Which Joe gave his name to ‘sloppy joes’? We look at five interesting sandwiches and their lexical origins.
The timber of the apple tree.
- ‘Jackie said: ‘David uses traditional methods and hand tools to make the furniture which is mainly in English oak, though he does work with elm, applewood and others.’’
- ‘Up in Nottinghamshire and Derbyshire, balls, often roughly hewn and traditionally of applewood, are used to topple skittles that are club shaped.’
- ‘It has a brass plate, a boxed fence, and appears to be applewood.’
- ‘There are 34 full-color photographs of beautiful gages made of ebony, rosewood, boxwood, mahogany, cherry, applewood, whalebone, ivory etc.’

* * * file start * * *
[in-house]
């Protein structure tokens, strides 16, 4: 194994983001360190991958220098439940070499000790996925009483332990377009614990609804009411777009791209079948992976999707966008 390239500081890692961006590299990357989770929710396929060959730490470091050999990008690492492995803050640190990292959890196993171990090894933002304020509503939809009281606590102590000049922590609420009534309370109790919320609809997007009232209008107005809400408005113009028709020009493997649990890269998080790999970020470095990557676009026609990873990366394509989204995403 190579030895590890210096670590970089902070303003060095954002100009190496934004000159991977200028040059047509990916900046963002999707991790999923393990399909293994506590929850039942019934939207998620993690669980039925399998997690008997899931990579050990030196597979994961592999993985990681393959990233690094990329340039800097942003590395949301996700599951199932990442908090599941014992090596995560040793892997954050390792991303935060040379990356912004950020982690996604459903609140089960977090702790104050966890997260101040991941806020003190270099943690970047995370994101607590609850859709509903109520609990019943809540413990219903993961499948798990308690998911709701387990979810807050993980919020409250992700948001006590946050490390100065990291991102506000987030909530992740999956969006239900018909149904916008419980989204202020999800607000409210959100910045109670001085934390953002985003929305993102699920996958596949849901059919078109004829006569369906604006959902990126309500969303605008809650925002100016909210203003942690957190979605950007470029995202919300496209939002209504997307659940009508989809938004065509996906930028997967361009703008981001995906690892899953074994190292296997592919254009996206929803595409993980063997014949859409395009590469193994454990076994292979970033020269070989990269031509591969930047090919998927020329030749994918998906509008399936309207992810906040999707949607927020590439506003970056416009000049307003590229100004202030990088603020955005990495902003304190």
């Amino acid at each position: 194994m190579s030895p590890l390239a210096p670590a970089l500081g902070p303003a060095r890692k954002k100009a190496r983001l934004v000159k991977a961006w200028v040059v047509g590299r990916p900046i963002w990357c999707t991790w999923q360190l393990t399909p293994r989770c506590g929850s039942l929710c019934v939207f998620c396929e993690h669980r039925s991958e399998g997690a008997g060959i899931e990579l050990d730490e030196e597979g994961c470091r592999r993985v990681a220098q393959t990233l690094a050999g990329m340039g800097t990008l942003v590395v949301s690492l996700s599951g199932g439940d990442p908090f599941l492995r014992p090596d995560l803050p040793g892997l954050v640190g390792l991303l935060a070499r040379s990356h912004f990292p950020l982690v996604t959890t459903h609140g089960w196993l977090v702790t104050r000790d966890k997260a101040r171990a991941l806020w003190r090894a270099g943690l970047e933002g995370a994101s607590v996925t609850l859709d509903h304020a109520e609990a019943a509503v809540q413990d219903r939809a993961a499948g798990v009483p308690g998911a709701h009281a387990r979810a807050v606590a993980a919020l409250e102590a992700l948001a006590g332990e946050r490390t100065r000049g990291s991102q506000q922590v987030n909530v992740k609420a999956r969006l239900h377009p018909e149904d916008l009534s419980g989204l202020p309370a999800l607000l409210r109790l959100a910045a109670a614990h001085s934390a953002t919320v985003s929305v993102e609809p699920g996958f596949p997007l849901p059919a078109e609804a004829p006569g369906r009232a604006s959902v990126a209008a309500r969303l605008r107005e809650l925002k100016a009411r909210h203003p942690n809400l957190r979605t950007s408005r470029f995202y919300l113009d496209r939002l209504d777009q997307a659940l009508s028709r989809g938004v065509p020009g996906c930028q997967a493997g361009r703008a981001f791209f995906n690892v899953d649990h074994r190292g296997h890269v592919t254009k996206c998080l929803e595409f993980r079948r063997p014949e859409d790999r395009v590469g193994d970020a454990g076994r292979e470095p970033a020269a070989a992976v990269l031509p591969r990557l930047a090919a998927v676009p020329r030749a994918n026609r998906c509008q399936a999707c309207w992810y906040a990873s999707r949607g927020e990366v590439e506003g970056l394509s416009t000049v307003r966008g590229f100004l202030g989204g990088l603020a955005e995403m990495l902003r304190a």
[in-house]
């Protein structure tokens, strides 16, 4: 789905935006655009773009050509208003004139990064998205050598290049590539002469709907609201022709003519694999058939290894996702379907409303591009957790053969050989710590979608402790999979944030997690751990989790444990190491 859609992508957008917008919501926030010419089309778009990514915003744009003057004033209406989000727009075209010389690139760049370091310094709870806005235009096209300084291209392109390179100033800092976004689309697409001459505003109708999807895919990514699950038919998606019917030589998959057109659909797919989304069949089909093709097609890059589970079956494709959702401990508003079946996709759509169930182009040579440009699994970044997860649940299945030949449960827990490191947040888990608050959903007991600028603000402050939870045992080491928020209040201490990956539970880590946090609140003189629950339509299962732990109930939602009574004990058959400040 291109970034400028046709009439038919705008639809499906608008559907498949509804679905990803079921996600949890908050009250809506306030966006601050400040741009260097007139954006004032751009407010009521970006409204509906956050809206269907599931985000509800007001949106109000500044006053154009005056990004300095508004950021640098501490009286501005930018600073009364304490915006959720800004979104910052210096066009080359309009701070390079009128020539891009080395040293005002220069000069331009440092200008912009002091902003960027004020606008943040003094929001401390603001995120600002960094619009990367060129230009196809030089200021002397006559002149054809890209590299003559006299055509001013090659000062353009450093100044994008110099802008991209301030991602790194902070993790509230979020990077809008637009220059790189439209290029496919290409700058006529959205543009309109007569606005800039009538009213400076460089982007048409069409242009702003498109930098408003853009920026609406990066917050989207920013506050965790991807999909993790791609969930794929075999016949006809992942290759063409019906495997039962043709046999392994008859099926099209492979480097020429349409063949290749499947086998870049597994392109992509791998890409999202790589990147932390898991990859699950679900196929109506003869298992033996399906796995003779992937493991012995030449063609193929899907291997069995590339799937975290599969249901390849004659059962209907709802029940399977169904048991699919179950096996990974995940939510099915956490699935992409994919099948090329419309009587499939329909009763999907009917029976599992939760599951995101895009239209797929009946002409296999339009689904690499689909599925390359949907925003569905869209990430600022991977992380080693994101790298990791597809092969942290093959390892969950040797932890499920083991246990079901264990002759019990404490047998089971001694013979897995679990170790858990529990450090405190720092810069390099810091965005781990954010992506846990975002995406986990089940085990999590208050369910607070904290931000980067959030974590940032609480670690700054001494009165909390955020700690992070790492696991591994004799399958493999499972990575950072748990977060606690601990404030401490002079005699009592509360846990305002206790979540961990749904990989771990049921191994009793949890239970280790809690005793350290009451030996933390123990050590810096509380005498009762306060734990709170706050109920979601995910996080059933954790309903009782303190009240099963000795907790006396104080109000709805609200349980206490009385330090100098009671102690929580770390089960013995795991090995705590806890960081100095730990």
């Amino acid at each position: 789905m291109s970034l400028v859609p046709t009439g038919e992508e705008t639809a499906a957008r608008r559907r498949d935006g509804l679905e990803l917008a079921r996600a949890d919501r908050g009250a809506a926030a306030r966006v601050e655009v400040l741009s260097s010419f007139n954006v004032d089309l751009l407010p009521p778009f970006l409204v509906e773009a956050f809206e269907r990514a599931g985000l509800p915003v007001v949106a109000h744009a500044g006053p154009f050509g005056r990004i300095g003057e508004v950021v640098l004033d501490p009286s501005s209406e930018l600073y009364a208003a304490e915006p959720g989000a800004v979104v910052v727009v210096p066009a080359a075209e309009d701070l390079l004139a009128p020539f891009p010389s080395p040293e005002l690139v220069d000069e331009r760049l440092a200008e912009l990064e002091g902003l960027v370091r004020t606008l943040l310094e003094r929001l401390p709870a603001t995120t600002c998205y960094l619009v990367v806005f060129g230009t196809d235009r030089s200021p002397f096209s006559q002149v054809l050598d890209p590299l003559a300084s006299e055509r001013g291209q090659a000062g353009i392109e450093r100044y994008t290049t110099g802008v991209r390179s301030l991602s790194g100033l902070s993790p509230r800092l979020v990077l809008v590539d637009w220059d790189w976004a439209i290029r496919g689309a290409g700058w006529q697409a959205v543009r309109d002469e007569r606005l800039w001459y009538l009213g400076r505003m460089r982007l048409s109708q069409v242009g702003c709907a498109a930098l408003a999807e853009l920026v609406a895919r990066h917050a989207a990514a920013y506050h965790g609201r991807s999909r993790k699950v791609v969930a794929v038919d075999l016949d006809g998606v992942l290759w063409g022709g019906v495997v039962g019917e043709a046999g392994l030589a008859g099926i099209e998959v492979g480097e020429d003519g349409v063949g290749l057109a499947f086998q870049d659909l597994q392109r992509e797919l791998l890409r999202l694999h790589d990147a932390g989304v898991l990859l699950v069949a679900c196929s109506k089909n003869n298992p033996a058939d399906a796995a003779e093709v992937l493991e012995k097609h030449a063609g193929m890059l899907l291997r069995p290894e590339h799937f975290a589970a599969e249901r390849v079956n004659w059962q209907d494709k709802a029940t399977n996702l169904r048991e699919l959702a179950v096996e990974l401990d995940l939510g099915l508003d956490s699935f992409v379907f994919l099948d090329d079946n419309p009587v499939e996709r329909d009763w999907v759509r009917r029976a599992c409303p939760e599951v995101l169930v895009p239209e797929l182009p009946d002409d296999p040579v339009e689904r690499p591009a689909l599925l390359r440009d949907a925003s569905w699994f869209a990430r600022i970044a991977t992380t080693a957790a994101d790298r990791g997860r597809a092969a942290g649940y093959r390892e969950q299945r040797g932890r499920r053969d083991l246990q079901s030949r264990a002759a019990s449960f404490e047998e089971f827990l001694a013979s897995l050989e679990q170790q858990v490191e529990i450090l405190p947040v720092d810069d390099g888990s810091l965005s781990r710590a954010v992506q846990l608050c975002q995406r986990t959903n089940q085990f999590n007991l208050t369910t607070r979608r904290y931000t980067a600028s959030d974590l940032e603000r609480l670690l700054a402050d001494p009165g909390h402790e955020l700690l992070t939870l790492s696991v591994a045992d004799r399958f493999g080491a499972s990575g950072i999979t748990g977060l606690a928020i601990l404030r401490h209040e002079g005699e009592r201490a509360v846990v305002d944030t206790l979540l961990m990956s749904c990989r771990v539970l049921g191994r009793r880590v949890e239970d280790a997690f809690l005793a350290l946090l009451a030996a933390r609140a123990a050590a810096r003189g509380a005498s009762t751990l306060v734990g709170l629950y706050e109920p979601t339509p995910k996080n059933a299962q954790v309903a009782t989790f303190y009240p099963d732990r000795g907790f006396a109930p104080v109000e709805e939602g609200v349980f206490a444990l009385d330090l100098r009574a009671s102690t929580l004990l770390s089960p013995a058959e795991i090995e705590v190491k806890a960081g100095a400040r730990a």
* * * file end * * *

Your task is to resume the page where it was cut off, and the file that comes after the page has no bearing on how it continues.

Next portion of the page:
- ‘Some of the more exotic, smoked flavors, including hickory and applewood, are express-smoked under pressure in a controlled-combustion smoke chamber.’
We take a look at several popular, though confusing, punctuation marks.
From Afghanistan to Zimbabwe, discover surprising and intriguing language facts from around the globe.
The definitions of ‘buddy’ and ‘bro’ in the OED have recently been revised. We explore their history and increase in popularity.